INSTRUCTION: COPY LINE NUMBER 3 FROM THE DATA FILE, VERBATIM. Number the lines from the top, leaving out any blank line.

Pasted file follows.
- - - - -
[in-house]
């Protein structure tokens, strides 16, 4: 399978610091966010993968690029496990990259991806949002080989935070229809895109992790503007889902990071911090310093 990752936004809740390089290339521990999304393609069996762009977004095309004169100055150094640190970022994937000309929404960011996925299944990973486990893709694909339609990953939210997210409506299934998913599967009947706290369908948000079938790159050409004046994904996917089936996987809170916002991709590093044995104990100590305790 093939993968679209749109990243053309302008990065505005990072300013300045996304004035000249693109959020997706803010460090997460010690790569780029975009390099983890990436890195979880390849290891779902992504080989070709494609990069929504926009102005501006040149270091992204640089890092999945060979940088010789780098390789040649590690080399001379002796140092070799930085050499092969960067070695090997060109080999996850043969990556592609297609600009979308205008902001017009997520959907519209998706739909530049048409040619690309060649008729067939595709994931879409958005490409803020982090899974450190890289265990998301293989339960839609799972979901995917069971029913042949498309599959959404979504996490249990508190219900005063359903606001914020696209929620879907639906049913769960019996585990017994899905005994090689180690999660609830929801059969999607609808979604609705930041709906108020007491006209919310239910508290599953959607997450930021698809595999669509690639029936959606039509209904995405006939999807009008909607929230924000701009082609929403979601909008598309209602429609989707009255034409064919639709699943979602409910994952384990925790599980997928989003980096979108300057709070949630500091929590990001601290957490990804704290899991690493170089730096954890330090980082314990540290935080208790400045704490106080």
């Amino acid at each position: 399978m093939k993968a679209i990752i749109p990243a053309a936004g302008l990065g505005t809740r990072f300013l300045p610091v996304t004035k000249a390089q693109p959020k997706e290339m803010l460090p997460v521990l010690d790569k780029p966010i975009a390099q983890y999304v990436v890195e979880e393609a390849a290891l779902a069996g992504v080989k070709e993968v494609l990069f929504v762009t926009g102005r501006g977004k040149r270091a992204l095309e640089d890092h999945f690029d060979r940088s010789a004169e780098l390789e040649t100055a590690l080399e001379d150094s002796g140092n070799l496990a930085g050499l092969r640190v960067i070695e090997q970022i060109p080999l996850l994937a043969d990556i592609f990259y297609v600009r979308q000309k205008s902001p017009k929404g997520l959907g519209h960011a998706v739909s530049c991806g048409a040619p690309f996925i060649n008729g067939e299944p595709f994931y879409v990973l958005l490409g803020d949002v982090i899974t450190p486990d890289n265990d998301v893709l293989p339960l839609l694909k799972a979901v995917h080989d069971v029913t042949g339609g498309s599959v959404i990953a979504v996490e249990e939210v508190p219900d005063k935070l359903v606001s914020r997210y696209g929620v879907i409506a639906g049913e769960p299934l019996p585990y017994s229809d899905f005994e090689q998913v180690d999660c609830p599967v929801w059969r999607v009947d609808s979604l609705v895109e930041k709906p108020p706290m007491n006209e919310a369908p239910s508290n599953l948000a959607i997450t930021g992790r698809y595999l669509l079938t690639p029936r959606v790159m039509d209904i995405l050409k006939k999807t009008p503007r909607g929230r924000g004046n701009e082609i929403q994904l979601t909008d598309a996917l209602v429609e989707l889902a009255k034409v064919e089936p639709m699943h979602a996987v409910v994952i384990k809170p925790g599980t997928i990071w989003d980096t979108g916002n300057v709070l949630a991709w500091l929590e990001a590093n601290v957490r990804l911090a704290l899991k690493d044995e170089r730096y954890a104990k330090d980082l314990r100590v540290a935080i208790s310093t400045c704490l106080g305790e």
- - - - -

């Amino acid at each position: 399978m093939k993968a679209i990752i749109p990243a053309a936004g302008l990065g505005t809740r990072f300013l300045p610091v996304t004035k000249a390089q693109p959020k997706e290339m803010l460090p997460v521990l010690d790569k780029p966010i975009a390099q983890y999304v990436v890195e979880e393609a390849a290891l779902a069996g992504v080989k070709e993968v494609l990069f929504v762009t926009g102005r501006g977004k040149r270091a992204l095309e640089d890092h999945f690029d060979r940088s010789a004169e780098l390789e040649t100055a590690l080399e001379d150094s002796g140092n070799l496990a930085g050499l092969r640190v960067i070695e090997q970022i060109p080999l996850l994937a043969d990556i592609f990259y297609v600009r979308q000309k205008s902001p017009k929404g997520l959907g519209h960011a998706v739909s530049c991806g048409a040619p690309f996925i060649n008729g067939e299944p595709f994931y879409v990973l958005l490409g803020d949002v982090i899974t450190p486990d890289n265990d998301v893709l293989p339960l839609l694909k799972a979901v995917h080989d069971v029913t042949g339609g498309s599959v959404i990953a979504v996490e249990e939210v508190p219900d005063k935070l359903v606001s914020r997210y696209g929620v879907i409506a639906g049913e769960p299934l019996p585990y017994s229809d899905f005994e090689q998913v180690d999660c609830p599967v929801w059969r999607v009947d609808s979604l609705v895109e930041k709906p108020p706290m007491n006209e919310a369908p239910s508290n599953l948000a959607i997450t930021g992790r698809y595999l669509l079938t690639p029936r959606v790159m039509d209904i995405l050409k006939k999807t009008p503007r909607g929230r924000g004046n701009e082609i929403q994904l979601t909008d598309a996917l209602v429609e989707l889902a009255k034409v064919e089936p639709m699943h979602a996987v409910v994952i384990k809170p925790g599980t997928i990071w989003d980096t979108g916002n300057v709070l949630a991709w500091l929590e990001a590093n601290v957490r990804l911090a704290l899991k690493d044995e170089r730096y954890a104990k330090d980082l314990r100590v540290a935080i208790s310093t400045c704490l106080g305790e």